As announced in the release dated June 26th, the new authorities have decided to make changes to the monetary policy framework. Firstly, the decision adopted aimed at reaching a one digit annual inflation rate with the interest rate as the single monetary policy instrument should be supplemented with a close monitoring of monetary aggregates. In this context, legal minimum reserve requirements have been increased twice since June 18th, 2018. The new authorities intend to gradually reduce the stock of LEBACs without raising the amount of money in circulation in order to gain a tighter control over liquidity in a general sense. Secondly, the Monetary Policy Council now plays a more active role, ceasing to be an advisory board to become a resolution board. With a view to enhancing effective communication with the public regarding the BCRA’s outlook, the result of the votes of the Council members will be included in the monetary policy releases. Additionally, monetary policy decisions are now taken on a monthly basis. This change clearly shows the BCRA's determination to adopt monetary policy decisions in line with an accurate prediction on inflation trends for the coming months. Nevertheless, in the face of high volatility as such experienced in the present time, the BCRA will participate actively in the secondary market of Central Bank bills (LEBACs). The purpose of this measure is to give the right signal about the monetary policy rate. The next monetary policy release will be issued on August 7th, 2018.

Price Monitor

 

Jan-18

Feb-18

Mar-18

Apr-18

Mar-18

Jun-18

 

% m.

% y.o.y.

% m.

% y.o.y.

% m.

% y.o.y.

% m.

% y.o.y.

% m.

% y.o.y.

% m.

% y.o.y.

National CPI

1.8

25.0

2.4

25.4

2.3

25.4

2.7

25.5

2.1

26.3

n/a

n/a

Core National CPI

1.5

21.1

2.1

21.6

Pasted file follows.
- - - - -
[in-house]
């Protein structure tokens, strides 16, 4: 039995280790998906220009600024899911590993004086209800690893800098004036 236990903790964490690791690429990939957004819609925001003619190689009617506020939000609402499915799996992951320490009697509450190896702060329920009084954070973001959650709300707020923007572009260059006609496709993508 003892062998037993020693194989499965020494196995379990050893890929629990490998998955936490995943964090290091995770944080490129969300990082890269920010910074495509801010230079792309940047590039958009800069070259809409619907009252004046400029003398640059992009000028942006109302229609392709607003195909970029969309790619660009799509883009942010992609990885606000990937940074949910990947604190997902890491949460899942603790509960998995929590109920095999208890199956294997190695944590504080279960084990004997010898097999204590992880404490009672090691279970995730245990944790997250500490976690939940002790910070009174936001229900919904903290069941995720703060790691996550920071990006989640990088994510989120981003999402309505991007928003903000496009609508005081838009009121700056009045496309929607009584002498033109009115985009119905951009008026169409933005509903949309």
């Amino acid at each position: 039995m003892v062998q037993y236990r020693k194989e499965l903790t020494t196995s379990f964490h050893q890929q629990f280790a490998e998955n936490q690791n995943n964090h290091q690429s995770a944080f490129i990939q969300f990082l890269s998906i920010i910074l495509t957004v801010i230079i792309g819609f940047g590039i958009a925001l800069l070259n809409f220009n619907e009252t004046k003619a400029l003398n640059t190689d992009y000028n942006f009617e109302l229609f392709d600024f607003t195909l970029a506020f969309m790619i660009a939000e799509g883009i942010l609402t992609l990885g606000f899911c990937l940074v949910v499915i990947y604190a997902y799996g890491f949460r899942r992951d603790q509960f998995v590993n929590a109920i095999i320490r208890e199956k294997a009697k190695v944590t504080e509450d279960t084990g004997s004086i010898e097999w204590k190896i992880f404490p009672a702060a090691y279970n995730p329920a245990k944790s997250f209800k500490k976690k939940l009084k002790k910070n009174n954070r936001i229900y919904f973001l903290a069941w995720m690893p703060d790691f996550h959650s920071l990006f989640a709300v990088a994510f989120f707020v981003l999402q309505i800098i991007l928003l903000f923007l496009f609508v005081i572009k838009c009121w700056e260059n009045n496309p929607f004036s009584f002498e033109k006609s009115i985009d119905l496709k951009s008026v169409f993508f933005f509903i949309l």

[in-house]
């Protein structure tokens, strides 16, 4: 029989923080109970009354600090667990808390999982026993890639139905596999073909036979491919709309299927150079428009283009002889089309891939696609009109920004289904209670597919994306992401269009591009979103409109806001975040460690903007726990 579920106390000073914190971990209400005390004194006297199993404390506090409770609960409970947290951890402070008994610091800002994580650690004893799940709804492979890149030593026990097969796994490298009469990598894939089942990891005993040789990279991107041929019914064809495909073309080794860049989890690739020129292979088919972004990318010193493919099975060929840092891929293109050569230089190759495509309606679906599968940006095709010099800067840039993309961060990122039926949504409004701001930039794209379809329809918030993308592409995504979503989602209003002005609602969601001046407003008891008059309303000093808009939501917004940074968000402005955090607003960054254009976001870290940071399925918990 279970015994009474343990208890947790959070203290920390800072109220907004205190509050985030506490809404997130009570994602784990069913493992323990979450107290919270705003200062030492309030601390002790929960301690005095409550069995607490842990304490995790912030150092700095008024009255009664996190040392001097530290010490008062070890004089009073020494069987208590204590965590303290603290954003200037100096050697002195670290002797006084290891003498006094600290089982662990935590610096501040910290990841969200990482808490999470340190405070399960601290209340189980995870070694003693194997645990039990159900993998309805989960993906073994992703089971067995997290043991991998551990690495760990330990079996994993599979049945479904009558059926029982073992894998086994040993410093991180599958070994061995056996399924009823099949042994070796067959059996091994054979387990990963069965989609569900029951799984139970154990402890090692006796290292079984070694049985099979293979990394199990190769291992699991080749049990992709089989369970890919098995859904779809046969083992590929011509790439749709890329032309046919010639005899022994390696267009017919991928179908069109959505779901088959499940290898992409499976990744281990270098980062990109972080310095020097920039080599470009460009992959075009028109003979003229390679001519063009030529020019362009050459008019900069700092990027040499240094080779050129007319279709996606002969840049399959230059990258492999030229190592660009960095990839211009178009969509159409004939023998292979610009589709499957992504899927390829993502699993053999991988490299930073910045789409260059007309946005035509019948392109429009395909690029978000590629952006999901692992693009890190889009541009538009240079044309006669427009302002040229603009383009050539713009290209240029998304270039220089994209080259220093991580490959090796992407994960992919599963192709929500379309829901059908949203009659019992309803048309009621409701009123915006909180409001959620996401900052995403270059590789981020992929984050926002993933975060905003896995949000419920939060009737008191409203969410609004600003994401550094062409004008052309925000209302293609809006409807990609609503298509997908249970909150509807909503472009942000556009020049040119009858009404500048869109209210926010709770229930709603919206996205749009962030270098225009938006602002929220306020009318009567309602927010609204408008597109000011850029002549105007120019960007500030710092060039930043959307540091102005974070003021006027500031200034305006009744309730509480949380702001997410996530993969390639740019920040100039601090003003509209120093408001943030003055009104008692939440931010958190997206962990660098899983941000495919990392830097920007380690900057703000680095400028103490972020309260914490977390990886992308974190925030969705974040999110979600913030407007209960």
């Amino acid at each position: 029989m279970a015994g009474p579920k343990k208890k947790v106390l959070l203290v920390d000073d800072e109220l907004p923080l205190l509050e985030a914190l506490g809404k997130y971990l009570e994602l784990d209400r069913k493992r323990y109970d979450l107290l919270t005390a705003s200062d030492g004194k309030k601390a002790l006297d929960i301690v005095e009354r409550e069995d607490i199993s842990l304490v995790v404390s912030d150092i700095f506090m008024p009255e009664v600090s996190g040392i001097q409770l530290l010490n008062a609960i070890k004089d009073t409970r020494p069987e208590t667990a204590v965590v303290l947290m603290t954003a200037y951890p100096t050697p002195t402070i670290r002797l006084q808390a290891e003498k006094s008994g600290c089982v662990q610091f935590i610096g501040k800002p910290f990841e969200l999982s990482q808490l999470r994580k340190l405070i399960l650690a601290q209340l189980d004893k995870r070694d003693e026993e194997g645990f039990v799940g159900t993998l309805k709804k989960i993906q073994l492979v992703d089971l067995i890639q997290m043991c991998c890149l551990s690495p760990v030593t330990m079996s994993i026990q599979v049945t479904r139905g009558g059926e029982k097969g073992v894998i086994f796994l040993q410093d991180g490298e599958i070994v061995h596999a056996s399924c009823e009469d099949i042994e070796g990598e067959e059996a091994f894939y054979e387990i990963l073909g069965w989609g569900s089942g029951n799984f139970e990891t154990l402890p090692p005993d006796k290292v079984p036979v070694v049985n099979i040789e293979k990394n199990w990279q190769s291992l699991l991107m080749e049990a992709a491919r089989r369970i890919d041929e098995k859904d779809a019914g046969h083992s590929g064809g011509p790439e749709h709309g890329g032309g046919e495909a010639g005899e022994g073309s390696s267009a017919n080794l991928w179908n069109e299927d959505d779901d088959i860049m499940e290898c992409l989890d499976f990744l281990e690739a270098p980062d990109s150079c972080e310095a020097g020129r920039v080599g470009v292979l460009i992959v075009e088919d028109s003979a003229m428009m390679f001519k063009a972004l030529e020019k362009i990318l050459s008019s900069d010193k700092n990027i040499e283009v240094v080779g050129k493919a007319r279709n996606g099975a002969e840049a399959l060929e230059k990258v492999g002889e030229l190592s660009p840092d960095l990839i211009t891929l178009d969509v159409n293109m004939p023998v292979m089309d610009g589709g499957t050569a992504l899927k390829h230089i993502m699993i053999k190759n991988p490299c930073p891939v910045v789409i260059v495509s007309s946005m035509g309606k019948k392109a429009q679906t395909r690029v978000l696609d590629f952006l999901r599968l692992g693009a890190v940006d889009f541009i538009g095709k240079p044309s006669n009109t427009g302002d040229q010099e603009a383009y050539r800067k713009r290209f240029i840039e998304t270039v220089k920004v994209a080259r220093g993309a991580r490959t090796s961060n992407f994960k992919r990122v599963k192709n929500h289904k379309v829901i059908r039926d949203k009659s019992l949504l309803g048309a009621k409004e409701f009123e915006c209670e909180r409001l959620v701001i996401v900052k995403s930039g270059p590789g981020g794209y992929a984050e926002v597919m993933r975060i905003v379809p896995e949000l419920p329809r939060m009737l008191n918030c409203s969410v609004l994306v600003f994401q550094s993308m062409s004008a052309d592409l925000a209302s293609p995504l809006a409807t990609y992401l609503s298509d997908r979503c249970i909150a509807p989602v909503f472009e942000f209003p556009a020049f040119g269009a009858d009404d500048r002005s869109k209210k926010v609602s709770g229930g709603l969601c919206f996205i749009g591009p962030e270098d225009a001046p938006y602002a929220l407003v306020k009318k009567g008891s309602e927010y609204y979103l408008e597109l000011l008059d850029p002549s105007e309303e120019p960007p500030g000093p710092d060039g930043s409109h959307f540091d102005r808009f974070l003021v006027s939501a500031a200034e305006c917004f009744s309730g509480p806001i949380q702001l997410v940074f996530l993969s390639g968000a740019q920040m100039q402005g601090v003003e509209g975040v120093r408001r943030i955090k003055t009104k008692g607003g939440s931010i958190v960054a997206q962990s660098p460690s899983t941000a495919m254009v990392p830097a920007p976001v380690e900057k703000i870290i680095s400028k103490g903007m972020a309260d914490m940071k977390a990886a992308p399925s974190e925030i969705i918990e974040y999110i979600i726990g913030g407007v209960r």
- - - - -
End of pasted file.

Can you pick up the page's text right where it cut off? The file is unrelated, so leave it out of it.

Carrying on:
2.6

22.4

2.1

22.4

2.7

23.6

n/a

n/a

CPI for Greater Buenos Aires

1.6

25.4

2.6

25.5

2.5

25.6

2.6

25.6

1.9

26.4

n/a

n/a

Core CPI for Greater Buenos Aires

1.5

21.9

2.2

22.3

2.5

23.1

2.1

22.8

2.6

24.0

n/a

n/a

CPI for the City of Buenos Aires

1.6

25.8

2.6

26.3

2.1

25.4

3.0

26.5

2.1

26.9

n/a

n/a

Core CPI for the City of Buenos Aires

1.7

23.1

2.1

23.7

2.4

23.2

1.9

23.5

2.6

24.5

n/a

n/a

CPI for San Luis

1.4

24.6

2.5

25.6

2.8

25.2

2.5

25.3

2.5

26.4

n/a

n/a

CPI for Cordoba

2.3

26.6

2.5

26.8

1.7

24.8

3.1

25.8

2.1

26.7

n/a

n/a

Core CPI for Cordoba

1.6

20.3

2.0

21.2

2.2

20.8

2.4

21.5

2.2

22.1

n/a

n/a

Domestic Wholesale Price Index (IPIM)

4.6

22.4

4.8

26.3

1.9

27.5

1.8

29.2

7.5

37.7

n/a

n/a

Domestic Basic Wholesale Price Index (IPIB)

4.9

21.8

5.2

26.5

2.4

28.7

1.9

30.9

8.4

40.7

n/a

n/a

Producer Basic Price Index (IPP)

5.0

21.6

5.6

27.0

2.4

29.8

2.0

32.3

8.4

41.9

n/a

n/a

Construction Cost Index (ICC)

1.2

24.6

2.4

25.4

1.6

26.1

4.9

25.4

2.7

27.4

n/a

n/a

Construction Cost Index (ICC) - Materials

2.4

22.6

2.8

24.0

2.5

24.7

1.7

25.5

6.2

30.9

n/a

n/a

Construction Cost Index (ICC) - Labor

0.2

22.3

1.8

24.4

1.2

25.9

7.3

24.3

0.7

24.3

n/a

n/a

National CPI - Market Expectations Survey (REM) - 2018

 

19.4

 

19.9

 

20.3

 

22.0

 

27.1

 

30.0

National Core CPI - Market Expectations Survey (REM) - 2018

 

16.9

 

17.1

 

18.1

 

19.8

 

25.1

 

28.2

National CPI - Market Expectations Survey (REM) - 2018

 

13.5

 

14.0

 

14.3

 

15.0

 

19.0

 

20.2

National Core CPI - Market Expectations Survey (REM) - 2018

 

12.0

 

12.6

 

12.6

 

13.2

 

17.8

 

18.4

National CPI - Market Expectations Survey (REM) - 12 months

18.6

17.6

17.8

18.2

22.2

24.2

National Core CPI - Market Expectations Survey (REM) - 12 months

 

16.5

 

16.1

 

16.0

 

16.1

 

20.7

 

22.5